Learning from the inside outPublished on September 11, 2012

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  • Kitchen by Deslauriers Custom Cabinets; Flooring and backsplash from Westboro Flooring and Decor

  • Ian Charlebois

  • Photo provided

  • Photo provided

  • Photo provided 

High-school students learn the practical side of homebuilding outside the classroom…

There are some school subjects that need to move beyond the classroom. Homebuilding is one of them. This trade subject is offered at Sir Wilfrid Laurier Secondary School in Orleans and relies on relationships with local builders to help put the curriculum in place. But when the fit with the usual developer wasn't right, teacher Ron Toews found his students without a project and was facing the possibility of trying to teach a hands-on subject within the confines of the classroom.

When past student and local realtor Ian Charlebois heard about the struggles Ron was having, he stepped in to help. Ian is a community-minded entrepreneur with a background in development and, as the son of one of the owners of Metric Homes, he was aware of the complexities of the building industry and the need for trained workers.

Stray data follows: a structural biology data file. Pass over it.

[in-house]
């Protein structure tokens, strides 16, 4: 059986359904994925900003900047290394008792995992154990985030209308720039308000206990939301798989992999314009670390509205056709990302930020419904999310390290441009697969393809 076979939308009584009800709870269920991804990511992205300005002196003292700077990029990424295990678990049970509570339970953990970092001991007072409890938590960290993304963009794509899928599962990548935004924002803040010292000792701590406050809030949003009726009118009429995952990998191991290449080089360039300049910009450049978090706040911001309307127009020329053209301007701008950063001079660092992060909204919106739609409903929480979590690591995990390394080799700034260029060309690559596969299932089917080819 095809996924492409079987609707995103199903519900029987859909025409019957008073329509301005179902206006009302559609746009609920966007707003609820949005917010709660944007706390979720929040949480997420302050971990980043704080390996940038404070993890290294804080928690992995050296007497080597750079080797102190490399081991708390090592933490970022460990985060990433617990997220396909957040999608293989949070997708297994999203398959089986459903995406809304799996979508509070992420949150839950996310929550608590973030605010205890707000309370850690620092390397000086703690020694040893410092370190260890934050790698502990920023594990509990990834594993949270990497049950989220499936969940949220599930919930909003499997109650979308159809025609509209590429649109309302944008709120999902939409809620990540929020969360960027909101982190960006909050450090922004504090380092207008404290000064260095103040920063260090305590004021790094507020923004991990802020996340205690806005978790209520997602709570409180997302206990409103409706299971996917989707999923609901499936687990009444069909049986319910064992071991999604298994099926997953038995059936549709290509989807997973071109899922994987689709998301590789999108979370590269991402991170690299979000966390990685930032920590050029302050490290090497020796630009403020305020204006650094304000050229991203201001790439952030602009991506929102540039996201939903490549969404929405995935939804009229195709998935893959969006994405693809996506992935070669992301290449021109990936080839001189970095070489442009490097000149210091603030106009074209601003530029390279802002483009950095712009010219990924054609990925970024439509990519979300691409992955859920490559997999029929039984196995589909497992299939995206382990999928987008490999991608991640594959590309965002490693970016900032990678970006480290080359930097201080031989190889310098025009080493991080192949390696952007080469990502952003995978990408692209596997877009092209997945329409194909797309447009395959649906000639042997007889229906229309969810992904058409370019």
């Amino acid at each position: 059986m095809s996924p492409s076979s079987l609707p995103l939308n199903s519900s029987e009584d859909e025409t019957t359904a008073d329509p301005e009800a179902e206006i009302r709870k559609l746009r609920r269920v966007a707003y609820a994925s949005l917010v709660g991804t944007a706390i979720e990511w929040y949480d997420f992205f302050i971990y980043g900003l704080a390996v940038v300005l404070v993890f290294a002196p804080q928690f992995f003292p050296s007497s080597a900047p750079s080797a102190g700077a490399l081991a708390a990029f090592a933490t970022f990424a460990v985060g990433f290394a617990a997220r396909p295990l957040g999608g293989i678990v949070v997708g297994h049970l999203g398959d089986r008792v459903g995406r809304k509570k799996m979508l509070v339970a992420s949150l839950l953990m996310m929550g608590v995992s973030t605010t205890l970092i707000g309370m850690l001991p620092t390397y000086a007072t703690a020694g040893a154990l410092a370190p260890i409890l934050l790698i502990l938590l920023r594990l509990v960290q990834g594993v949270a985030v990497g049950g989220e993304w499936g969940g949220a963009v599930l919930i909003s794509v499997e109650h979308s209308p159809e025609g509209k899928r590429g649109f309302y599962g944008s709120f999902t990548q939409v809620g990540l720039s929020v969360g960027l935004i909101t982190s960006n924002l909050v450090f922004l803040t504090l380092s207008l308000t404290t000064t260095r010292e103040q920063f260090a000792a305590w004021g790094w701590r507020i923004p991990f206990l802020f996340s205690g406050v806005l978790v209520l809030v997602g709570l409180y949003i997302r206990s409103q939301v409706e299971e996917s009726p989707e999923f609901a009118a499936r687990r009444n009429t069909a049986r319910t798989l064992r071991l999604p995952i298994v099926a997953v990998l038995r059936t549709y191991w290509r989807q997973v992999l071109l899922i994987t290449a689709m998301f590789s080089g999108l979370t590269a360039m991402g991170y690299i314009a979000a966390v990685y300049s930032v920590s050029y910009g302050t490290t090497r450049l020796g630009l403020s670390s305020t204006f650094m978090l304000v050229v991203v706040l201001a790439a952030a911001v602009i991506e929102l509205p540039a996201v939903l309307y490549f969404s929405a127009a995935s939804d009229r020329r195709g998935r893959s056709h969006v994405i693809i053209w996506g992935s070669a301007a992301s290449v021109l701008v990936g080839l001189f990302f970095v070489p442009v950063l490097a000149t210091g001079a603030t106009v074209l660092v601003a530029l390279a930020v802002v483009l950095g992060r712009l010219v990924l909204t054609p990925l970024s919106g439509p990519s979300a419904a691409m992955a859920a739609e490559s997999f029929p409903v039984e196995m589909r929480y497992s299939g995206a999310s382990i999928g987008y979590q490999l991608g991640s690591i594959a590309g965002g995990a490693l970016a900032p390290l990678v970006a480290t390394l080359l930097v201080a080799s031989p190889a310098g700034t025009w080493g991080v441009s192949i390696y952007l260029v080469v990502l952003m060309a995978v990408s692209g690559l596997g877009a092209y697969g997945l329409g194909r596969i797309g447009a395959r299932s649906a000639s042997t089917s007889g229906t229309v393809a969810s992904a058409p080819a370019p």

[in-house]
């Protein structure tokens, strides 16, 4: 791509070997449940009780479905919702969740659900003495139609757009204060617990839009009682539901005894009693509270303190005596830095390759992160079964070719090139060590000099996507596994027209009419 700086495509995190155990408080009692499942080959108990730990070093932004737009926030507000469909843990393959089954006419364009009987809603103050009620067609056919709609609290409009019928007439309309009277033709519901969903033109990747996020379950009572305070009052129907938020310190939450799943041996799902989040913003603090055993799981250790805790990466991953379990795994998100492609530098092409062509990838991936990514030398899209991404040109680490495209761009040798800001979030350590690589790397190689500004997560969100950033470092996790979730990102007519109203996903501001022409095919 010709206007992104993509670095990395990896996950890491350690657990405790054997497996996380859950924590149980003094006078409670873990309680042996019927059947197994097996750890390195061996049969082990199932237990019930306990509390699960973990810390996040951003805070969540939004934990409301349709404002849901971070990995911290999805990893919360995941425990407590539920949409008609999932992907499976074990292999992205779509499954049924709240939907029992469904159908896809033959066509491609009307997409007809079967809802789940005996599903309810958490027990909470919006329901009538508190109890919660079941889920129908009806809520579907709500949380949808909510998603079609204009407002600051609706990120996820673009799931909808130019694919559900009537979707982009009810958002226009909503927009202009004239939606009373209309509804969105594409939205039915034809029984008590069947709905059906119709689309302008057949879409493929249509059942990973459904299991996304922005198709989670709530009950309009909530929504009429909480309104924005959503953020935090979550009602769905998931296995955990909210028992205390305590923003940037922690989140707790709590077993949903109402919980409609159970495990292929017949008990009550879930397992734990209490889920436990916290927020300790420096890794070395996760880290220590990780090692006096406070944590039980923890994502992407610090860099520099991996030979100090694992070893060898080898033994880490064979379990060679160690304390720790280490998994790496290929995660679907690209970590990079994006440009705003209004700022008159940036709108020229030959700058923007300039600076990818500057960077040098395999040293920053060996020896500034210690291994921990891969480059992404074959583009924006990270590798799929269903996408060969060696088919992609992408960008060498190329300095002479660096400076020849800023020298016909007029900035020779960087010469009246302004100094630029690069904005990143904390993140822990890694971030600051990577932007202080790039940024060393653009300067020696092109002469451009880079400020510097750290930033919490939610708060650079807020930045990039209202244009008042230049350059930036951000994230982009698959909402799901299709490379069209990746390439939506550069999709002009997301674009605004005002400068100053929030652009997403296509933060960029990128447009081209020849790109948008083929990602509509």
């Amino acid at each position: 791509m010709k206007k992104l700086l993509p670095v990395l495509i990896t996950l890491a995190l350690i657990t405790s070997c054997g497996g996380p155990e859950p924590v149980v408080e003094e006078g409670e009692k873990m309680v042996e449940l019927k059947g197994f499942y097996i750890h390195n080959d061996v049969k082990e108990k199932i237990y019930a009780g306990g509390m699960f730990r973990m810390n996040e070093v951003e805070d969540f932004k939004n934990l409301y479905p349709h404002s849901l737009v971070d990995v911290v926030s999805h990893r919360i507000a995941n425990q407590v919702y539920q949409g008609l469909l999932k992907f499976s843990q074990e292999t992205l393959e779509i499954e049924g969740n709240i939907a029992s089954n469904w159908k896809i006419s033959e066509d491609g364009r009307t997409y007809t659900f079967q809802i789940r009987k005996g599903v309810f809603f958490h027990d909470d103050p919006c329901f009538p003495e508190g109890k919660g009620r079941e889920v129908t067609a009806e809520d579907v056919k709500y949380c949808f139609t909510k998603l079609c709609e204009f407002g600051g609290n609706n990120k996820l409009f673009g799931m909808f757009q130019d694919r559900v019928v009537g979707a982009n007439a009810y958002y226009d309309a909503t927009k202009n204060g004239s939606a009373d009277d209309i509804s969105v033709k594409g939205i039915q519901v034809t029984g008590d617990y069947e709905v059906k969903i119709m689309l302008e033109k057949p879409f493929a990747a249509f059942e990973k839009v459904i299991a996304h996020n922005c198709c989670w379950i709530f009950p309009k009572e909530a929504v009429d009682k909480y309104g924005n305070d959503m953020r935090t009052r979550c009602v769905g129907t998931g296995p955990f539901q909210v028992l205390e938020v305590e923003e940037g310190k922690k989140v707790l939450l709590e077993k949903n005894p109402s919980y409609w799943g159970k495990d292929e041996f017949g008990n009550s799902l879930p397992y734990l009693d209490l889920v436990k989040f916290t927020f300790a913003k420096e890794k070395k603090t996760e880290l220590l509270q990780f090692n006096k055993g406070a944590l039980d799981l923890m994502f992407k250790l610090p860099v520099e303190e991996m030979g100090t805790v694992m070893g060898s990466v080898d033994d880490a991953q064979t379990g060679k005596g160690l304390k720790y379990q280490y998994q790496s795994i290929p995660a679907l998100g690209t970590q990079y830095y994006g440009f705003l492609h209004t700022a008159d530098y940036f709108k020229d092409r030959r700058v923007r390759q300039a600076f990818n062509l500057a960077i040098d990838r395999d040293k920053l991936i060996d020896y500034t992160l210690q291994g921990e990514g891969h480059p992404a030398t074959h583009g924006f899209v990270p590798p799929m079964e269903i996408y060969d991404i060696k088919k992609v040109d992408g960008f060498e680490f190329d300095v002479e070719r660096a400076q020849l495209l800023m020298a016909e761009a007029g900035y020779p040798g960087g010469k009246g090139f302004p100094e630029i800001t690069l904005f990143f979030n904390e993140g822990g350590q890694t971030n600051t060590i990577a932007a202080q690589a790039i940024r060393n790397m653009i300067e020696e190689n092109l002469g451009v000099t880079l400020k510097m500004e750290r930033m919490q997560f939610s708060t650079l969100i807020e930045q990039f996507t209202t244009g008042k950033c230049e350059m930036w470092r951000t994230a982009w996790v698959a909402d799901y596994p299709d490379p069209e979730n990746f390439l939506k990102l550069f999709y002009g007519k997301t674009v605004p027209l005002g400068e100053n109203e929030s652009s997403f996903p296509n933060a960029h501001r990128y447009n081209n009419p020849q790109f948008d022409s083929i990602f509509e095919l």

The time of Sir Wilfrid Laurier's program needs fit in with a renovation project Ian was personally undertaking. He had just bought a 50-year-old house on Smyth Road that was in need of renovation. After careful consideration, Ian offered his project up to Ron for his students to work on.

Thirteen students obtained both interior and exterior knowledge and learned about building from a renovation perspective by working alongside skilled trades. Outside, they helped build a retaining wall, gutted and repaired a garage, and worked on soffits, siding, windows and landscaping. Inside, they learned how to read floor plans and understand the complicated process of creating new from old by opening up walls on the main floor to create an open-concept plan that updated the kitchen and living space.

Ian looks back on the experience in a positive light: "It was a great experience for me and a learning process for everyone involved. The circumstances were so unique that every day was different, and dealing with the students was a pleasure."




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